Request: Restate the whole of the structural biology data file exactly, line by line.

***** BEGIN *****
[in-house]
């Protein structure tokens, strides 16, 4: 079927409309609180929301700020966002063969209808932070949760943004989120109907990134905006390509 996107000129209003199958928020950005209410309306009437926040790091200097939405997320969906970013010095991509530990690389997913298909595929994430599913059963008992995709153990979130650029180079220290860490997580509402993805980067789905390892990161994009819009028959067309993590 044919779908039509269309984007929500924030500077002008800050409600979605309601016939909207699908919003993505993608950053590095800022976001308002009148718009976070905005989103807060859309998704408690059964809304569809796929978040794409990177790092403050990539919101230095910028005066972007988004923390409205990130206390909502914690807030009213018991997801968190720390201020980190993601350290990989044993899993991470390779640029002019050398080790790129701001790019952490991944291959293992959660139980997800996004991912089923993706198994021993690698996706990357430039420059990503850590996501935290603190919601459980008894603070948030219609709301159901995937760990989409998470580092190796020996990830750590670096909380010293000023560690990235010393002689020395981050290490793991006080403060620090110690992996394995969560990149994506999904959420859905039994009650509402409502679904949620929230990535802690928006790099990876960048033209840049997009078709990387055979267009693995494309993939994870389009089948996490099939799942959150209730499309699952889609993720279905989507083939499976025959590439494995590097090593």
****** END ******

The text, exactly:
[in-house]
């Protein structure tokens, strides 16, 4: 079927409309609180929301700020966002063969209808932070949760943004989120109907990134905006390509 996107000129209003199958928020950005209410309306009437926040790091200097939405997320969906970013010095991509530990690389997913298909595929994430599913059963008992995709153990979130650029180079220290860490997580509402993805980067789905390892990161994009819009028959067309993590 044919779908039509269309984007929500924030500077002008800050409600979605309601016939909207699908919003993505993608950053590095800022976001308002009148718009976070905005989103807060859309998704408690059964809304569809796929978040794409990177790092403050990539919101230095910028005066972007988004923390409205990130206390909502914690807030009213018991997801968190720390201020980190993601350290990989044993899993991470390779640029002019050398080790790129701001790019952490991944291959293992959660139980997800996004991912089923993706198994021993690698996706990357430039420059990503850590996501935290603190919601459980008894603070948030219609709301159901995937760990989409998470580092190796020996990830750590670096909380010293000023560690990235010393002689020395981050290490793991006080403060620090110690992996394995969560990149994506999904959420859905039994009650509402409502679904949620929230990535802690928006790099990876960048033209840049997009078709990387055979267009693995494309993939994870389009089948996490099939799942959150209730499309699952889609993720279905989507083939499976025959590439494995590097090593």